The findings of the new study, to be published in the March 2008 issue of the Journal of Clinical Oncology, may have important implications for women comparing the risks and benefits of specific cancer-risk-reduction options.
According to the research, the surgery – called risk-reducing salpingo-oophorectomy (RRSO) – may confer different benefits for women at inherited risk for breast and ovarian cancer depending upon whether BRCA1 or BRCA2 is abnormal. The efficacy of this procedure for the prevention of breast and gynecologic cancer had never been evaluated in groups of women stratified according to mutation type, despite 17 percent to 39 percent of all BRCA mutation carriers having a mutation in the BRCA2 gene.
“These findings will allow doctors to better tailor risk-reduction approaches for women at inherited risk for breast and ovarian cancer,” said the study’s lead author, Noah Kauff, MD, a gynecologist and geneticist at MSKCC. “Given these results, further studies evaluating the efficacy of risk-reduction strategies in BRCA mutation carriers will likely need to stratify by the specific gene mutated,” he added.
Researchers compared the incidence of breast and gynecologic cancers between a group of 509 women 30 years of age or older who carried a BRCA1 or BRCA2 mutation and had undergone RRSO, and a group of 283 women with these mutations who did not have the surgery. The women were followed prospectively for three years via questionnaire and medical record review.
Investigators found that RRSO was associated with a 72 percent breast cancer risk reduction in women with BRCA2 mutations – nearly twice the reduction in breast cancer risk compared to women with BRCA1 mutations. The surgery also reduced the risk of gynecologic cancer by 85 percent in women with a BRCA1 mutation. While protection against gynecologic cancer was suggested in women with a BRCA2 mutation, researchers were not able to estimate the level of reduced risk due to the low incidence of gynecologic cancers among women with these mutations.
Further analyses demonstrated that RRSO appeared to reduce the risk of estrogen receptor (ER)-positive breast cancer by 78 percent in women with a mutation in either BRCA1 or BRCA2, but had no effect on the development of ER-negative breast cancers. Because BRCA1 carriers are more likely to be diagnosed with ER-negative breast cancers, the authors note that carriers of these mutations need to consider additional breast-cancer-risk-reduction strategies, such as intensive screening with breast MRI or prophylactic mastectomy.
“While our results suggest that removal of the ovaries in women with BRCA1 or BRCA2 mutations is highly protective against ER-positive breast cancers, further research is urgently needed to develop effective non-surgical prevention strategies for the ER-negative cancers that are frequently associated with these mutations,” said Dr. Kauff.
Esther Napolitano | EurekAlert!
Hopkins researchers ID neurotransmitter that helps cancers progress
26.04.2019 | Johns Hopkins Medicine
Trigger region found for absence epileptic seizures
25.04.2019 | RIKEN
For the first time, physicists at the University of Basel have succeeded in measuring the magnetic properties of atomically thin van der Waals materials on the nanoscale. They used diamond quantum sensors to determine the strength of the magnetization of individual atomic layers of the material chromium triiodide. In addition, they found a long-sought explanation for the unusual magnetic properties of the material. The journal Science has published the findings.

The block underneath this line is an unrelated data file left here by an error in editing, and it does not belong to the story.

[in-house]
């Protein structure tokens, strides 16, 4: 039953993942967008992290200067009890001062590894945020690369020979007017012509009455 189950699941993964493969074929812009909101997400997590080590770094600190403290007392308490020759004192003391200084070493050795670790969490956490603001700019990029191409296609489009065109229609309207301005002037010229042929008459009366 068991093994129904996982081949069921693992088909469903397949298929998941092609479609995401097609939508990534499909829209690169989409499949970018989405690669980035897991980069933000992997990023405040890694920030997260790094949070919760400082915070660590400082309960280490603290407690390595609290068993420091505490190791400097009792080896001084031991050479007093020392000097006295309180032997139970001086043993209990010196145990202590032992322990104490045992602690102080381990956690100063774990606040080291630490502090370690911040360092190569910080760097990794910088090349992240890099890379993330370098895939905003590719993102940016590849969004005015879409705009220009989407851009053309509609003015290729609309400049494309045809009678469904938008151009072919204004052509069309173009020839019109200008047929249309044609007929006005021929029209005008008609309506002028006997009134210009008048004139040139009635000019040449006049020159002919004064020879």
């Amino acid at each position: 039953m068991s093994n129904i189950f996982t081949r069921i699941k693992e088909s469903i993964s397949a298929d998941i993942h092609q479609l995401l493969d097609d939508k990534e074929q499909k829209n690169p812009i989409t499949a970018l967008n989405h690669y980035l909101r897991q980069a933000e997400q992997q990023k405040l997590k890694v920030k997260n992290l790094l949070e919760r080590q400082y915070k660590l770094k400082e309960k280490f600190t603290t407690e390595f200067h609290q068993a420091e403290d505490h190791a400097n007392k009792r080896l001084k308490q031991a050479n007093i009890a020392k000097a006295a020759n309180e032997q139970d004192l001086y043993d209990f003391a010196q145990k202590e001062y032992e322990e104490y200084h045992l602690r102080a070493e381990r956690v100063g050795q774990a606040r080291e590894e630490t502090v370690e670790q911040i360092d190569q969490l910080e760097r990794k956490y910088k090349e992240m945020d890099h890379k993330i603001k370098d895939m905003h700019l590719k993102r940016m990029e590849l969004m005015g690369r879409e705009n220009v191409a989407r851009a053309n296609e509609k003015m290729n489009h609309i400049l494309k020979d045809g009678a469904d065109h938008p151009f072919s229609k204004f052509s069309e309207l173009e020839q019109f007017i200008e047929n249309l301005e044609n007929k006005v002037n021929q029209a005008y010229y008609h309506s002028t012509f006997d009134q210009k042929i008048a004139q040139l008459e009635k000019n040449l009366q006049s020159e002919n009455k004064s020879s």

The use of atomically thin, two-dimensional van der Waals materials promises innovations in numerous fields in science and technology. Scientists around the...
Flexible, organic and printed electronics conquer everyday life. The forecasts for growth promise increasing markets and opportunities for the industry. In Europe, top institutions and companies are engaged in research and further development of these technologies for tomorrow's markets and applications. However, access by SMEs is difficult. The European project SmartEEs - Smart Emerging Electronics Servicing works on the establishment of a European innovation network, which supports both the access to competences as well as the support of the enterprises with the assumption of innovations and the progress up to the commercialization.
It surrounds us and almost unconsciously accompanies us through everyday life - printed electronics. It starts with smart labels or RFID tags in clothing, we...
The human eye is particularly sensitive to green, but less sensitive to blue and red. Chemists led by Hubert Huppertz at the University of Innsbruck have now developed a new red phosphor whose light is well perceived by the eye. This increases the light yield of white LEDs by around one sixth, which can significantly improve the energy efficiency of lighting systems.
Light emitting diodes or LEDs are only able to produce light of a certain colour. However, white light can be created using different colour mixing processes.
Researchers led by Francesca Ferlaino from the University of Innsbruck and the Austrian Academy of Sciences report in Physical Review X on the observation of supersolid behavior in dipolar quantum gases of erbium and dysprosium. In the dysprosium gas these properties are unprecedentedly long-lived. This sets the stage for future investigations into the nature of this exotic phase of matter.
Supersolidity is a paradoxical state where the matter is both crystallized and superfluid. Predicted 50 years ago, such a counter-intuitive phase, featuring...
A stellar flare 10 times more powerful than anything seen on our sun has burst from an ultracool star almost the same size as Jupiter
17.04.2019 | Event News
15.04.2019 | Event News
09.04.2019 | Event News
26.04.2019 | Physics and Astronomy
26.04.2019 | Life Sciences
26.04.2019 | Physics and Astronomy